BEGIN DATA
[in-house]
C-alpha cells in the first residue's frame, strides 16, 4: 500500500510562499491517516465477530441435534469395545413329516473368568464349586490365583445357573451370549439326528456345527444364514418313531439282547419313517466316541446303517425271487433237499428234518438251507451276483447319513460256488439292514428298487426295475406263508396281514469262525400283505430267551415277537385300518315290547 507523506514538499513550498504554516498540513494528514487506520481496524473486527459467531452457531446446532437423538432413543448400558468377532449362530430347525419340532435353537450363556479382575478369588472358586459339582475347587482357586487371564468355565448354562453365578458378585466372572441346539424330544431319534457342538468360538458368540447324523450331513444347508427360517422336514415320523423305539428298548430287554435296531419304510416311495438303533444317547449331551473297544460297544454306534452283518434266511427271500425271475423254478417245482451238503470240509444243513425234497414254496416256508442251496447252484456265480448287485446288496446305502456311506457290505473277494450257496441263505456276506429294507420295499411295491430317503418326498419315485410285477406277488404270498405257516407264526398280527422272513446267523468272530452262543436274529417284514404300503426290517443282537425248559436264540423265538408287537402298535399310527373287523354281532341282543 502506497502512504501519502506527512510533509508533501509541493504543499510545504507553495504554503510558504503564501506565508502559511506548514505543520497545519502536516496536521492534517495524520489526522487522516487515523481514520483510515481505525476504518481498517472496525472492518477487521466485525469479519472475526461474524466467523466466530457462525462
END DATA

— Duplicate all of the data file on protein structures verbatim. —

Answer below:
[in-house]
C-alpha cells in the first residue's frame, strides 16, 4: 500500500510562499491517516465477530441435534469395545413329516473368568464349586490365583445357573451370549439326528456345527444364514418313531439282547419313517466316541446303517425271487433237499428234518438251507451276483447319513460256488439292514428298487426295475406263508396281514469262525400283505430267551415277537385300518315290547 507523506514538499513550498504554516498540513494528514487506520481496524473486527459467531452457531446446532437423538432413543448400558468377532449362530430347525419340532435353537450363556479382575478369588472358586459339582475347587482357586487371564468355565448354562453365578458378585466372572441346539424330544431319534457342538468360538458368540447324523450331513444347508427360517422336514415320523423305539428298548430287554435296531419304510416311495438303533444317547449331551473297544460297544454306534452283518434266511427271500425271475423254478417245482451238503470240509444243513425234497414254496416256508442251496447252484456265480448287485446288496446305502456311506457290505473277494450257496441263505456276506429294507420295499411295491430317503418326498419315485410285477406277488404270498405257516407264526398280527422272513446267523468272530452262543436274529417284514404300503426290517443282537425248559436264540423265538408287537402298535399310527373287523354281532341282543 502506497502512504501519502506527512510533509508533501509541493504543499510545504507553495504554503510558504503564501506565508502559511506548514505543520497545519502536516496536521492534517495524520489526522487522516487515523481514520483510515481505525476504518481498517472496525472492518477487521466485525469479519472475526461474524466467523466466530457462525462